There are at least 50 pupils of Ashbourne Community School in Meath in attendance when the man giving the talk asks if any of them have ever gambled before.
About a handful put up their hands.
He then asks if any of them have ever done a scratch card, or a bingo, or a lotto.
The vast majority put up their hands.
As Tony O’Reilly stresses at the beginning of his talk, and at stages throughout, he’s not anti-gambling. Many who buy scratch cards or put a first goal scorer bet on or back a horse won’t have a problem.
But the addiction counsellor describes a young man — not much older than those in front of him — he’d worked with recently. He’d blown the money he had for his third-level education on gambling. Over ten grand.
“I’m anti-gambling harm,” he says. “If you look at the statistics — and the latest research on gambling harm that was out recently — around 50 people in here, five or six of them are going to be affected by gambling. This could be a friend, colleague, family member of yourself.
O'Reilly’s story is well-known to many.
He was a respected and well-liked postmaster who’d been stealing money from his employer for some time to fuel his gambling addiction. It had started with a €1 bet in his early 20s and began to escalate hugely once he got an online betting account. He often bet thousands at a time on the most obscure sporting events.
By the time his theft was eventually discovered, he’d stolen €1.75m from the post office.
It’s 10 years this year since he was sentenced to four years in prison at Wexford Circuit Court.
He co-wrote a book with journalist Declan Lynch, detailing his story that gained notoriety when it was published in 2018.
Now, the fully accredited member of the Irish Association for Counselling and Psychotherapy travels to schools around the country to give talks to teenagers and tell his story through the problem gambling charity Extern.
“This is something we do need to talk about,” he says, citing research on suicide and gambling addiction.
O'Reilly’s story is, as he says, on the extreme end of gambling addiction.
“[But] It’s important to say that it’s all relative to whether it’s impacting someone, be it their social welfare, their pocket money or their wages. And also how it impacts a person’s time, a person’s mental health, a person’s relationships.”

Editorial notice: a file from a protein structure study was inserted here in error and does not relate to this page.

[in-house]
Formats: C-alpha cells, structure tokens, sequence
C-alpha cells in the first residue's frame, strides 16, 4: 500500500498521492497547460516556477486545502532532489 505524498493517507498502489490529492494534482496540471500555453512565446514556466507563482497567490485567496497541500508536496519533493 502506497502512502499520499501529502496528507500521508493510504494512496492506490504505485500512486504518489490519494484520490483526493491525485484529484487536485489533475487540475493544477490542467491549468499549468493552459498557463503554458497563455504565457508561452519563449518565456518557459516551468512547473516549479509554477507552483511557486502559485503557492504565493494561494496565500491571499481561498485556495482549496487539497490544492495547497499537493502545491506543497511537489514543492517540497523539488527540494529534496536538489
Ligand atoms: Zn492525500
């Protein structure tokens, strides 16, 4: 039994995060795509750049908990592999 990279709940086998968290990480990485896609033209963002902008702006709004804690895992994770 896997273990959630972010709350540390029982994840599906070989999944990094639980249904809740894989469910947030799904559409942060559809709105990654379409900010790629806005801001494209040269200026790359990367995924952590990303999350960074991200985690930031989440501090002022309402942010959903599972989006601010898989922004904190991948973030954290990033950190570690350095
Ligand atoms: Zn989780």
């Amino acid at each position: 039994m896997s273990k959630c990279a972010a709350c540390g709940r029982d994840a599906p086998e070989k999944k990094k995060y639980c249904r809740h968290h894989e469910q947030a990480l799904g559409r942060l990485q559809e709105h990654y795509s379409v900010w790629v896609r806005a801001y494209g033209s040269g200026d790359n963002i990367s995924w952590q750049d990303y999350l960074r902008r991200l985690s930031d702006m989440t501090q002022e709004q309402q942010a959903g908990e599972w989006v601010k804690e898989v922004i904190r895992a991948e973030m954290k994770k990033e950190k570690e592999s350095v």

Before launching into his own story, O'Reilly says the age of people they’re seeing come to Extern is “definitely coming down”.
“My gambling addiction was a slow burner, over probably 12 years,” he says.
“What we see a lot more nowadays is that problem is developing a lot quicker. That’s because of the ease of access, because of the gamblingification of sport and because of how gambling has become ingrained in society.”
O'Reilly’s views from his experience as a counsellor chimes in closely with a landmark report published recently by the Health Research Board looking at gambling in Ireland.
The headline figure quoted in many quarters was that the number of people who gamble in Ireland has gone down in recent years. Digging in a bit deeper, however, and it’s clear it is a problem, in young males especially.
According to that study, of males aged 15-24 who’d gambled in the last 12 months, almost one in five are either problem gamblers already or are considered to be an “at-risk” gambler.
Consultant addictions psychiatrist Professor Colin O’Gara told thethat even at a “low risk”, this kind of gambling could have a serious impact on their lives.
“There are significant harms here,” he said.
"Have you borrowed money to gamble, do you try to win back the money you lost — these are the kinds of questions being asked. The rates of problem gambling here are significant [...] they are really, really concerning.”
People working in this area point to the regularisation of gambling, and how advertising has sought to make gambling an intrinsic part of sport, as contributing to the levels of harm in society.
One such example was an advert from Ladbrokes in the last decade with a group of young men living “the Ladbrokes life”, as they bet on football games. In England, dozens of football league teams are sponsored by betting firms. Betting sponsorship can also be found in the Irish game too.